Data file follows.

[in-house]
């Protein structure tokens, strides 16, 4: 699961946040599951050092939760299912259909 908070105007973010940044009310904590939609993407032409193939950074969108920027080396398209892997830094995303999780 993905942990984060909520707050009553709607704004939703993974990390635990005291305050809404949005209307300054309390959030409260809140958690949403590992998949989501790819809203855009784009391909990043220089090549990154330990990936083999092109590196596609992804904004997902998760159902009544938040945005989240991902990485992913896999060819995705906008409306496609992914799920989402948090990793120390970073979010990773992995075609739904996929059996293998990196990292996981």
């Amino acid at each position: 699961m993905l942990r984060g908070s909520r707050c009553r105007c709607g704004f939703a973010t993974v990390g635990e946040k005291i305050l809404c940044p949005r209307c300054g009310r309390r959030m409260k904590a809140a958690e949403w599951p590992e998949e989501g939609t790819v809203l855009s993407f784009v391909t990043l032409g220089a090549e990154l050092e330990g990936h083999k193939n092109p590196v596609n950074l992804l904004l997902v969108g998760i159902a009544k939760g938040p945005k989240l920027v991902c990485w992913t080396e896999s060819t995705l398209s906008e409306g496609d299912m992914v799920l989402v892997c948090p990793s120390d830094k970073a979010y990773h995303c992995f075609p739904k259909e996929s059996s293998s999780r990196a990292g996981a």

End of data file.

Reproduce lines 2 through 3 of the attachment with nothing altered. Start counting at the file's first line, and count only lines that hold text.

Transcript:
């Protein structure tokens, strides 16, 4: 699961946040599951050092939760299912259909 908070105007973010940044009310904590939609993407032409193939950074969108920027080396398209892997830094995303999780 993905942990984060909520707050009553709607704004939703993974990390635990005291305050809404949005209307300054309390959030409260809140958690949403590992998949989501790819809203855009784009391909990043220089090549990154330990990936083999092109590196596609992804904004997902998760159902009544938040945005989240991902990485992913896999060819995705906008409306496609992914799920989402948090990793120390970073979010990773992995075609739904996929059996293998990196990292996981």
């Amino acid at each position: 699961m993905l942990r984060g908070s909520r707050c009553r105007c709607g704004f939703a973010t993974v990390g635990e946040k005291i305050l809404c940044p949005r209307c300054g009310r309390r959030m409260k904590a809140a958690e949403w599951p590992e998949e989501g939609t790819v809203l855009s993407f784009v391909t990043l032409g220089a090549e990154l050092e330990g990936h083999k193939n092109p590196v596609n950074l992804l904004l997902v969108g998760i159902a009544k939760g938040p945005k989240l920027v991902c990485w992913t080396e896999s060819t995705l398209s906008e409306g496609d299912m992914v799920l989402v892997c948090p990793s120390d830094k970073a979010y990773h995303c992995f075609p739904k259909e996929s059996s293998s999780r990196a990292g996981a």